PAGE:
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Pittsburgh-area Negro Leagues baseball player graves marked in special ceremony

 A grave marker in the dirt.
Shreya Singh
90.5 WESA
The grave marker for Ernest E. "Pud" Gooden at the former Negro League baseball player's burial site at the Monongahela Cemetery in North Braddock, Pa.

The lives and careers of western Pennsylvania Negro National Leagues baseball players are being recognized through a new initiative to mark their graves. Ernest E. “Pud” Gooden played for the Pittsburgh Keystones, Homestead Grays and several teams in Ohio and Michigan before his death in 1934. The dedication Friday is the first in a project spearheaded by the local Josh Gibson Foundation to commemorate the legacies of the former league for Black players.

“It's a part of our history, African American history. It's a part of baseball history. It’s a part of the Negro League history,” said Sean Gibson, great-grandson of Josh Gibson and president of the namesake organization. “And especially in Pittsburgh, we are a sports town. It's part of our history in the city of Pittsburgh.”

 A black and white photo of a man.
Courtesy of the Josh Gibson Foundation

Pittsburgh once was considered the center of Negro National League baseball, with the city historically having some of the best talents in the sport. Future Hall of Famers, including Josh Gibson, “Cool Papa” Bell and Buck Leonard won pennants for the Homestead Grays in the 1930s and ’40s. The initiative to recognize other players, however, began when high school teacher and history writer Vince Ciaramella of Bethel Park took a walk with his family through a cemetery in the early days of the COVID pandemic.

“We started looking for baseball players, and over the course of one summer, we found about 206 players, managers, umpires, front-office folks, owners — all buried in Allegheny County,” he said.

From there, he started researching Negro Leagues players and their burial sites. He was able to discover the locations and noticed that many of the former players had no official marker — especially notable because they were part of a historic baseball league. His book, Greats in the Graveyard, was published in December 2020, and he soon connected with the Josh Gibson Foundation.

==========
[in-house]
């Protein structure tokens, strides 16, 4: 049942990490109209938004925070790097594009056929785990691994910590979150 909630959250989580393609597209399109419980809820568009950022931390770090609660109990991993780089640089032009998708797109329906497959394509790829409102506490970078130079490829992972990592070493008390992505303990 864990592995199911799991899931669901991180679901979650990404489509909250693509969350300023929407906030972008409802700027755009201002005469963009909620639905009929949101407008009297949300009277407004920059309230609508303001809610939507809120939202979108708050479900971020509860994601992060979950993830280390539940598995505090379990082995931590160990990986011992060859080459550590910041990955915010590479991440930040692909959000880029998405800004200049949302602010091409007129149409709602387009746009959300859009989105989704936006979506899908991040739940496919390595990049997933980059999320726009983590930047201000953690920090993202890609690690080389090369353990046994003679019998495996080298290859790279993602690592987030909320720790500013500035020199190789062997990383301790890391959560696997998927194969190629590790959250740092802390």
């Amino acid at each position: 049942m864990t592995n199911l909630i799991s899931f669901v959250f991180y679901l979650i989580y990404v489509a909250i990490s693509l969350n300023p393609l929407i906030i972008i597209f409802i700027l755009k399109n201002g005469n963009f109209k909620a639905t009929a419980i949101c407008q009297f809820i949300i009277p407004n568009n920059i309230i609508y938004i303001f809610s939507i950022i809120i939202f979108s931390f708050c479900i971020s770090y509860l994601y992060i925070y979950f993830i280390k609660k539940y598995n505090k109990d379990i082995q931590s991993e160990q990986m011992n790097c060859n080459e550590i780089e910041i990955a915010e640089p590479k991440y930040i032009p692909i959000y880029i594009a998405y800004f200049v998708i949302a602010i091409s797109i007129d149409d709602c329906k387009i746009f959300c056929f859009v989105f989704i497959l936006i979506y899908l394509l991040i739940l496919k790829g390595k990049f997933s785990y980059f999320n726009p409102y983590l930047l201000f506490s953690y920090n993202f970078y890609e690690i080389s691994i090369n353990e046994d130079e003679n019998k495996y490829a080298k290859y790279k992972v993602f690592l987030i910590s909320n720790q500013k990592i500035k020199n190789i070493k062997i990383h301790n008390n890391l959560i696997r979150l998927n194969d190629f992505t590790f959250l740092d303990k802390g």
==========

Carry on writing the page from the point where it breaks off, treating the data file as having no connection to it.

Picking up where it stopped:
“Who knew that a chain of events three years later of just walking around cemeteries for exercise and to kill boredom during the pandemic would bring us here, you know?” he said.

Gooden himself was an only child and never had children of his own, so Ciaramella said he and the foundation weren’t able to find living relatives to take part in Friday’s ceremony. But he said he hopes they'll be able to connect with descendants in the future. They’ve identified 18 former players with unmarked graves, and they plan to put signs on all of them.

 Two adult men and a child hold a small black blanket.
Katie Blackley
90.5 WESA
Enzo and author and teacher Vince Ciaramella (left and middle), and Chris Cox with the Josh Gibson Foundation and Pittsburgh Opera during the unveiling of Ernest Gooden's grave marker.

“If it wasn’t for these guys, we wouldn’t have people like Roberto Clemente, Willie Stargell, Dave Parker, Andrew McCutchen,” Ciaramella said Friday before the marker unveiling. “Gooden paved the way for them in an era when baseball was segregated due to the gentleman’s agreement.”

The agreement to which Ciaramella refers kept baseball teams racially segregated until, of course, Jackie Robinson broke the color barrier in 1947. Locally, Pittsburgh produced a powerhouse of players, including Josh Gibson, who many referred to as the “Black Babe Ruth” for his incredible batting abilities.

Other local Negro League players slated to receive markers include Herbert Franklin “Laudie” Walker, Emmett J. Bowman and Seward Hayes “See” Posey. More information is available at the foundation’s grave marker dedication website.

Katie Blackley is a digital editor/producer for 90.5 WESA and 91.3 WYEP, where she writes, edits and generates both web and on-air content for features and daily broadcast. She's the producer and host of our Good Question! series and podcast. She also covers history and the LGBTQ community.